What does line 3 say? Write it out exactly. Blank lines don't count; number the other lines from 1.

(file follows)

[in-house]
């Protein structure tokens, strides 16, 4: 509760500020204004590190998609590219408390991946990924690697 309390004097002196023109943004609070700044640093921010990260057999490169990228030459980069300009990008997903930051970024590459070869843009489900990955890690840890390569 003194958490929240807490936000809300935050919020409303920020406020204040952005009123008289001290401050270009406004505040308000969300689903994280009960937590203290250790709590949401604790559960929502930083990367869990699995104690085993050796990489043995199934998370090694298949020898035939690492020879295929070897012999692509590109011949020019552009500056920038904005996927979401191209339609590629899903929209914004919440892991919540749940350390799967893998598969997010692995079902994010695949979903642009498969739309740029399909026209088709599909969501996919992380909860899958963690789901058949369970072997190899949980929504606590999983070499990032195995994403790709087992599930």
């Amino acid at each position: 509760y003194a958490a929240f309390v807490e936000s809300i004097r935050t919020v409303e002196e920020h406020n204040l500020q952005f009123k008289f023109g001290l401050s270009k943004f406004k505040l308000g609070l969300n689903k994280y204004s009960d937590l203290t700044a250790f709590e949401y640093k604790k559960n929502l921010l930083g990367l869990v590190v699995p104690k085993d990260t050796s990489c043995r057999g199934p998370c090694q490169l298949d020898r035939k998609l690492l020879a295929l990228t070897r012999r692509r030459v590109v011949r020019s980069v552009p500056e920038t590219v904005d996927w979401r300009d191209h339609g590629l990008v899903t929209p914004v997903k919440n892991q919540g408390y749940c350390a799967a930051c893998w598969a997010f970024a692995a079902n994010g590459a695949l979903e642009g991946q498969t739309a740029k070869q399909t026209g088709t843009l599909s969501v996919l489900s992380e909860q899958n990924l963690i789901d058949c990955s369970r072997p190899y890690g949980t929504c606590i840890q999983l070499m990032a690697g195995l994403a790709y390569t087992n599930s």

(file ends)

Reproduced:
């Amino acid at each position: 509760y003194a958490a929240f309390v807490e936000s809300i004097r935050t919020v409303e002196e920020h406020n204040l500020q952005f009123k008289f023109g001290l401050s270009k943004f406004k505040l308000g609070l969300n689903k994280y204004s009960d937590l203290t700044a250790f709590e949401y640093k604790k559960n929502l921010l930083g990367l869990v590190v699995p104690k085993d990260t050796s990489c043995r057999g199934p998370c090694q490169l298949d020898r035939k998609l690492l020879a295929l990228t070897r012999r692509r030459v590109v011949r020019s980069v552009p500056e920038t590219v904005d996927w979401r300009d191209h339609g590629l990008v899903t929209p914004v997903k919440n892991q919540g408390y749940c350390a799967a930051c893998w598969a997010f970024a692995a079902n994010g590459a695949l979903e642009g991946q498969t739309a740029k070869q399909t026209g088709t843009l599909s969501v996919l489900s992380e909860q899958n990924l963690i789901d058949c990955s369970r072997p190899y890690g949980t929504c606590i840890q999983l070499m990032a690697g195995l994403a790709y390569t087992n599930s």